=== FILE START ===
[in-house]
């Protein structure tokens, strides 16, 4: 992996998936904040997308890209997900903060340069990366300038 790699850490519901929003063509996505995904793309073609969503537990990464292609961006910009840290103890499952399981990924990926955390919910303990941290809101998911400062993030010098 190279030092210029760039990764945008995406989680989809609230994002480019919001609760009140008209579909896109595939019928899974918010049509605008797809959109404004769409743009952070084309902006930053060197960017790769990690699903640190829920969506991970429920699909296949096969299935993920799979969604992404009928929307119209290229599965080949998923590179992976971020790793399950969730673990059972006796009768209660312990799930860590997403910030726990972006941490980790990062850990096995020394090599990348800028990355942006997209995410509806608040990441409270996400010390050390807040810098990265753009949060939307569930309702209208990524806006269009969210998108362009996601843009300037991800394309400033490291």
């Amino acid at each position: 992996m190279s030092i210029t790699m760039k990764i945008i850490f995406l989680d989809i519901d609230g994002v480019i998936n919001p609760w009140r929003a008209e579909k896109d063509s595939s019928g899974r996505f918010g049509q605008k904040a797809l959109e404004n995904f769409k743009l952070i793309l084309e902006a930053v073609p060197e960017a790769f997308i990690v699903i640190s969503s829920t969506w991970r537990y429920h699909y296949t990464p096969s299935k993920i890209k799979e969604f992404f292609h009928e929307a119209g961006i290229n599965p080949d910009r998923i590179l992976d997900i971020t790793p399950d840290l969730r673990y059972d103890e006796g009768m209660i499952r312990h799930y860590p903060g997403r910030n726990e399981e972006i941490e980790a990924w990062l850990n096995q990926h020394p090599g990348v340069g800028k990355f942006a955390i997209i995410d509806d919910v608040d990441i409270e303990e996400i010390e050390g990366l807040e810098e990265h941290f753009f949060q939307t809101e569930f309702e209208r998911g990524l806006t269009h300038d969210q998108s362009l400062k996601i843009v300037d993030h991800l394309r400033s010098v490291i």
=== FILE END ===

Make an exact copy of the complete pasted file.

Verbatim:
[in-house]
């Protein structure tokens, strides 16, 4: 992996998936904040997308890209997900903060340069990366300038 790699850490519901929003063509996505995904793309073609969503537990990464292609961006910009840290103890499952399981990924990926955390919910303990941290809101998911400062993030010098 190279030092210029760039990764945008995406989680989809609230994002480019919001609760009140008209579909896109595939019928899974918010049509605008797809959109404004769409743009952070084309902006930053060197960017790769990690699903640190829920969506991970429920699909296949096969299935993920799979969604992404009928929307119209290229599965080949998923590179992976971020790793399950969730673990059972006796009768209660312990799930860590997403910030726990972006941490980790990062850990096995020394090599990348800028990355942006997209995410509806608040990441409270996400010390050390807040810098990265753009949060939307569930309702209208990524806006269009969210998108362009996601843009300037991800394309400033490291």
């Amino acid at each position: 992996m190279s030092i210029t790699m760039k990764i945008i850490f995406l989680d989809i519901d609230g994002v480019i998936n919001p609760w009140r929003a008209e579909k896109d063509s595939s019928g899974r996505f918010g049509q605008k904040a797809l959109e404004n995904f769409k743009l952070i793309l084309e902006a930053v073609p060197e960017a790769f997308i990690v699903i640190s969503s829920t969506w991970r537990y429920h699909y296949t990464p096969s299935k993920i890209k799979e969604f992404f292609h009928e929307a119209g961006i290229n599965p080949d910009r998923i590179l992976d997900i971020t790793p399950d840290l969730r673990y059972d103890e006796g009768m209660i499952r312990h799930y860590p903060g997403r910030n726990e399981e972006i941490e980790a990924w990062l850990n096995q990926h020394p090599g990348v340069g800028k990355f942006a955390i997209i995410d509806d919910v608040d990441i409270e303990e996400i010390e050390g990366l807040e810098e990265h941290f753009f949060q939307t809101e569930f309702e209208r998911g990524l806006t269009h300038d969210q998108s362009l400062k996601i843009v300037d993030h991800l394309r400033s010098v490291i």